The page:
A bit of fun... Origami tessellation

Mahadevan and his team have characterized a fundamental origami fold, or tessellation, that could be used as a building block to create almost any three-dimensional shape, as seen above. Credit: Mahadevan Lab/Harvard SEAS

I am looking in these post to technology that is or can become useful (at least potentially). However, once in a while, I stumble onto something that grabs my attention just because it is fun. 

This is the case for this news, that although refers to a work that may result in quite useful applications, grabbed my attention because it is nice: look at the picture and tell me if you are not feeling the same!

A team of mathematicians at Harvard has studied origami and noticed, by the way, how some forms of origami has been adopted by Nature long before the Japanese discover them. 

Take the Miura-ori origami. This is a form of repetitive folding of a sheet of paper to cover a plane with a sequence of ridges, mountains and valleys.

The team discovered, through mathematic modelling and computer simulation, that by slightly changing some parameters one can create 3D surfaces of any shapes (like in the picture) based on variation of Miura-ori.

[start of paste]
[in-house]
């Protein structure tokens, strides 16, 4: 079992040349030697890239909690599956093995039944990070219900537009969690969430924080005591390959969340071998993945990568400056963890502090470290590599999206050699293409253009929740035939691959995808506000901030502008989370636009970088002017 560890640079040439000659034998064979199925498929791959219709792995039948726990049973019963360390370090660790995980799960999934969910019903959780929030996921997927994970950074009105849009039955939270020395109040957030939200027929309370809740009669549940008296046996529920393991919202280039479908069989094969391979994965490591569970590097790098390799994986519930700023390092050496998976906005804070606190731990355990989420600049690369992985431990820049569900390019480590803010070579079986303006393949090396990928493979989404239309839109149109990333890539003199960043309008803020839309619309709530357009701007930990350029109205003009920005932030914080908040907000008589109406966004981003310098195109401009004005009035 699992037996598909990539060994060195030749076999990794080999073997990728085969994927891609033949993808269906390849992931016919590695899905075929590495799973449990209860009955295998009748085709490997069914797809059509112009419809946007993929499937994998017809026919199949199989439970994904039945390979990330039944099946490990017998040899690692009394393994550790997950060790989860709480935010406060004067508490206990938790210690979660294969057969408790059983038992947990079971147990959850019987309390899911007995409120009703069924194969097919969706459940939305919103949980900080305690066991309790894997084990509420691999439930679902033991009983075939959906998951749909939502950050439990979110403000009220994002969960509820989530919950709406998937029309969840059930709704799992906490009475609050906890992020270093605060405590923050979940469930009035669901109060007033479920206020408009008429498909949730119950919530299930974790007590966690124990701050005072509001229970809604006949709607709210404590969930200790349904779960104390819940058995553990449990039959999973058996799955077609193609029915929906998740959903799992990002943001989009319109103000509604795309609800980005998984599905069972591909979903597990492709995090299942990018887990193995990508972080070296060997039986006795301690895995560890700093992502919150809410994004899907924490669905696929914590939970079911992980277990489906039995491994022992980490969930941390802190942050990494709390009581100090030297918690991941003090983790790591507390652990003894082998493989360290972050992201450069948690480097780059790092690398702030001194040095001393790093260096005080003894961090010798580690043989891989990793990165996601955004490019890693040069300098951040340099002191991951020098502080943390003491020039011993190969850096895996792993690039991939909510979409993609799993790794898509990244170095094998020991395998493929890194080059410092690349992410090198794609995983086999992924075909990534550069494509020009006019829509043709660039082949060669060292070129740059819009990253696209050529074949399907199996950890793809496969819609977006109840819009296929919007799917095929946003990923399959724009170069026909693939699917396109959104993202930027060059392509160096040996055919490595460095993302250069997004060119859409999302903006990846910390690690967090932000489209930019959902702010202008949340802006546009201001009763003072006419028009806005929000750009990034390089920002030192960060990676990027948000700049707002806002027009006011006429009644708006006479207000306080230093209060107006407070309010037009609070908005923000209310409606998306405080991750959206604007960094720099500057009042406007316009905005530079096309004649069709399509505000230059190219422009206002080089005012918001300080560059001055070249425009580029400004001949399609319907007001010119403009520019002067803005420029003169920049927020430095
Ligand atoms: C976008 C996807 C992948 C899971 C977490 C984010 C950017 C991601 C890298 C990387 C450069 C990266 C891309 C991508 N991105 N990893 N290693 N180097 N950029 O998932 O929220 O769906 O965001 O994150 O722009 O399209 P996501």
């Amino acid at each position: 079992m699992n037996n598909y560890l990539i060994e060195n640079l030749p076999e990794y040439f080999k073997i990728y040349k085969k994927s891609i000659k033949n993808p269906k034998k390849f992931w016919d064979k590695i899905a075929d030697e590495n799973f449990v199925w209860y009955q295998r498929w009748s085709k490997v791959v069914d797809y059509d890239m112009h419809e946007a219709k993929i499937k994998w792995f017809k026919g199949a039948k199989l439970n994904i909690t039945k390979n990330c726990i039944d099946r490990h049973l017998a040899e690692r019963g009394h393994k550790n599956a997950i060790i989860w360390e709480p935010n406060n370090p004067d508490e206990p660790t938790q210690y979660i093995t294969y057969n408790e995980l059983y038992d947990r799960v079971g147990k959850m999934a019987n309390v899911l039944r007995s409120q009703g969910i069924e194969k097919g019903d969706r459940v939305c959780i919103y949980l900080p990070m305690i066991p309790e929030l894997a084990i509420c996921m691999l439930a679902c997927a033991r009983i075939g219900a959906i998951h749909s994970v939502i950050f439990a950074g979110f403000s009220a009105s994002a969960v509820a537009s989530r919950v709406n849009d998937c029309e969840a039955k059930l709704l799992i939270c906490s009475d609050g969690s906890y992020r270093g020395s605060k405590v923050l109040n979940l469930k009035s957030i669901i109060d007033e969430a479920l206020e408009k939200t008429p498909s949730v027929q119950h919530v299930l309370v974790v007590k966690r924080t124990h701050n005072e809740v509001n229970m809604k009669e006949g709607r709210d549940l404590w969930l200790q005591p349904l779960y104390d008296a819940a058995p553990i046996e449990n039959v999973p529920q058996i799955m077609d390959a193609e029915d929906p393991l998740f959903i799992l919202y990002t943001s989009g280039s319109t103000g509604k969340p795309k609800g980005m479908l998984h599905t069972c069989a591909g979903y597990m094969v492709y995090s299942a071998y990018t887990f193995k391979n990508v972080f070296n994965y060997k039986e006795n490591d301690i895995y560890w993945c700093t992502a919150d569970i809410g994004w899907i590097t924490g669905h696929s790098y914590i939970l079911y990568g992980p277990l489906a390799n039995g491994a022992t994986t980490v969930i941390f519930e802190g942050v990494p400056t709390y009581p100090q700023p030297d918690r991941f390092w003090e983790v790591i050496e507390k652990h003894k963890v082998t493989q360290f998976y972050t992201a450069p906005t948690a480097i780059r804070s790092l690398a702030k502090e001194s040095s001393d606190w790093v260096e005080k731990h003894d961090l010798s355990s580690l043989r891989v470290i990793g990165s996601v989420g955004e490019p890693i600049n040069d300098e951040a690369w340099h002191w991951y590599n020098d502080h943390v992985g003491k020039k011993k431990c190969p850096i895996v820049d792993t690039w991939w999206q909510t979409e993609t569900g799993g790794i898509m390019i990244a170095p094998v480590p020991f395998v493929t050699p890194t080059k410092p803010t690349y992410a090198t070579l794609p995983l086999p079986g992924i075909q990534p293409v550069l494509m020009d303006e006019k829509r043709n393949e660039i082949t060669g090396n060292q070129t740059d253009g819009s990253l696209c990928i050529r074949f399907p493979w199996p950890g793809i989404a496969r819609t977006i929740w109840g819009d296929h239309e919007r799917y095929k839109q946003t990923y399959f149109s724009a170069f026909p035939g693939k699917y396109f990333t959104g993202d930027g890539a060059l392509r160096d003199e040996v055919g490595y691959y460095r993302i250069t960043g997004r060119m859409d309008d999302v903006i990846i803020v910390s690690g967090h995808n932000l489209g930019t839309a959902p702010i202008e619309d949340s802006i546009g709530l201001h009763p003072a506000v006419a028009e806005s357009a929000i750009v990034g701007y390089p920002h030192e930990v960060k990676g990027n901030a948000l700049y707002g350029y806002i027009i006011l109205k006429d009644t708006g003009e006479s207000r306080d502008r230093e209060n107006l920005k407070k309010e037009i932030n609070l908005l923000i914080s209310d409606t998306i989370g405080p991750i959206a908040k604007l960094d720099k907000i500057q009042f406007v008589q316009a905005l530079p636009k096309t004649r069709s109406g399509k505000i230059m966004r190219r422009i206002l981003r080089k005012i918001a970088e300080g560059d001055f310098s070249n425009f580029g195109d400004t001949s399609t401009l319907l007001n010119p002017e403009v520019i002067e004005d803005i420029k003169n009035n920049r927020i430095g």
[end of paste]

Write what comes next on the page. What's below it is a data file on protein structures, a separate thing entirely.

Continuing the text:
The idea is that you choose what kind of curved 3D surface you want to obtain and the program will create a corresponding Miura-ori that can be created by folding a sheet of paper using a laser beam to trace the bending.

What can be done on a sheet of paper, can be done also on other types of materials, like a layer of graphene one atom thick. 

It can also be done with sheets of plastics and this open the gates to some useful applications, as diverse as packaging space-bound payloads or stents to be placed in arteries.

So, it is not just nice and fun, it can also be useful. But I like it because it is so ... nice!

Author - Roberto Saracco

© 2010-2018 EIT Digital IVZW. All rights reserved. Legal notice. Privacy Policy.